Venerids have rounded or oval solid shells with the umbones (projections) inturned towards the anterior end. Three or four cardinal teeth are on each valve. The siphons are short and united, except at the tip, and are not very long. The foot is large.[1]

Subfamilies according to Keen (1969)

  • Chioninae
  • Circinae
  • Clementinae
  • Cyclininae
  • Dosiniinae
  • Gemminae
  • Meretricinae
  • Pitarinae
  • Samarangiinae
  • Sunettinae
  • Tapetinae
  • Venerinae

List of genera in the family Veneridae

Marcia marmorata 001
Marcia marmorata
Sunetta meroe 002
Sunetta meroe

References

  1. ^ Barrett, J. H. and C. M. Yonge, 1958. Collins Pocket Guide to the Sea Shore. P. 158. Collins, London
  • Keen, A. M. (1969). Superfamily Veneracea. pp. 670–690, in: Leslie Reginald Cox et al., Part N [Bivalvia], Mollusca 6, vols. 1 and 2: xxxvii + 952 pp. Part of Raymond C. Moore, ed., Treatise on Invertebrate Paleontology. Lawrence, Kansas (Geological Society of America & University of Kansas).
  • Powell A. W. B., New Zealand Mollusca, William Collins Publishers Ltd, Auckland, New Zealand 1979 ISBN 0-00-216906-1

Gallery

Dosinia anus (ringed dosinia)

Dosinia anus from New Zealand, a member of the Dosiniinae

Chamelea striatula

Chamelea striatula

External links

Austrovenus stutchburyi

Austrovenus stutchburyi, common name the New Zealand cockle or New Zealand little neck clam, is an edible saltwater clam, a marine bivalve mollusc in the family Veneridae, the Venus clams.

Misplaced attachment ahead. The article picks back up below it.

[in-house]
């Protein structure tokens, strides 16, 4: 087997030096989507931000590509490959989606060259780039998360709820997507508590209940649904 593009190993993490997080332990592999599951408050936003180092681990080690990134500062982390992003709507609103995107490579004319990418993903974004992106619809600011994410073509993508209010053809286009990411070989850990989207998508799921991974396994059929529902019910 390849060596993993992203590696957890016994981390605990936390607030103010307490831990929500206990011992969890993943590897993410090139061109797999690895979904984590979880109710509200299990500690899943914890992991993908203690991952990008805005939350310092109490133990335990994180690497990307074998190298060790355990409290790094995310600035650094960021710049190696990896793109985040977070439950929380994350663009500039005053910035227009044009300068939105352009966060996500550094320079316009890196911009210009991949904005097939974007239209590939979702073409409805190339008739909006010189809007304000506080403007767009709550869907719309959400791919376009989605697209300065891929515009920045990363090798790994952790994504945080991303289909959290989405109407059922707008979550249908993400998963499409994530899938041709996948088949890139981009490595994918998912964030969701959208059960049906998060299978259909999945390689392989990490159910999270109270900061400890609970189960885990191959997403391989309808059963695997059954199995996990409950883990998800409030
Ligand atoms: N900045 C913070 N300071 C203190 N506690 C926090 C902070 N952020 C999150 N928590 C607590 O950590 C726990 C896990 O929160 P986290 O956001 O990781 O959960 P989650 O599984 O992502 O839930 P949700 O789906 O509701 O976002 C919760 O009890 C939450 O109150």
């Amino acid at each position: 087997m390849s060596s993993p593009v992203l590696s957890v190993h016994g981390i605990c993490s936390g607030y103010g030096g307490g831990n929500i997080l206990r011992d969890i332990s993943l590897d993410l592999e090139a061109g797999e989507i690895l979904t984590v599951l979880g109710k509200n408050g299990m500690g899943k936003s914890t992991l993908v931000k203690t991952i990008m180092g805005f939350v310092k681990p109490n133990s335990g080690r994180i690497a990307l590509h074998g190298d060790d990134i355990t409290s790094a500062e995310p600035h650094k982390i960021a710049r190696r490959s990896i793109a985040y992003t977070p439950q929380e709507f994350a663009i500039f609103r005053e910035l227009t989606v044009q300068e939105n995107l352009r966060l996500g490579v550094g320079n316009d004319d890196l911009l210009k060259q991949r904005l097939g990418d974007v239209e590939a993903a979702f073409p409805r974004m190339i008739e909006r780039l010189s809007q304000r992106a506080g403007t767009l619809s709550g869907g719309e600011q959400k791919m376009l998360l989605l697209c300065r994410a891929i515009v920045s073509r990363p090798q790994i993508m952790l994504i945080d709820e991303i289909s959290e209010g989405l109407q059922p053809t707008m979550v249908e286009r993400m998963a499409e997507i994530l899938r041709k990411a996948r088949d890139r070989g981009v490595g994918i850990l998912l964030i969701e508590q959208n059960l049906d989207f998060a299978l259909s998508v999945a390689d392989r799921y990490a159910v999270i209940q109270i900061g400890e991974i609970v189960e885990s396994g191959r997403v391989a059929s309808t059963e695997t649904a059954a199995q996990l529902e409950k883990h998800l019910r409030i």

Chione (bivalve)

Chione is a genus of American tropical marine bivalve molluscs, in the family Veneridae.

Dosinia

Dosinia is a genus of saltwater clams, marine bivalve molluscs in the family Veneridae, subfamily Dosiniinae Deshayes, 1853. The shell of Dosinia species is disc-like in shape, usually white, and therefore is reminiscent of the shells of Lucinid bivalves.

The genus is known from the Cretaceous to the Recent periods (age range: 99.7 to 0.0 million years ago). Fossils of species within this genus have been found all over the world.

Grooved carpet shell

The grooved carpet shell or Palourde clam, Ruditapes decussatus or Venerupis decussatus, is a clam or bivalve mollusc in the family Veneridae. It is distributed worldwide and due to its ecological and economic interest has been proposed as a bioindicator.

This species is one of the most popular and profitable mollusc of lagoonal and coastal sites in the Mediterranean, where it was collected for a long time as food. It is consumed fresh and canned.

Hard clam

The hard clam (Mercenaria mercenaria), also known as a quahog (; or quahaug), round clam, or hard-shell (or hard-shelled) clam, is an edible marine bivalve mollusc that is native to the eastern shores of North America and Central America, from Prince Edward Island to the Yucatán Peninsula. It is one of many unrelated edible bivalves that in the United States are frequently referred to simply as clams, as in the expression "clam digging". Older literature sources may use the systematic name Venus mercenaria; this species is in the family Veneridae, the venus clams.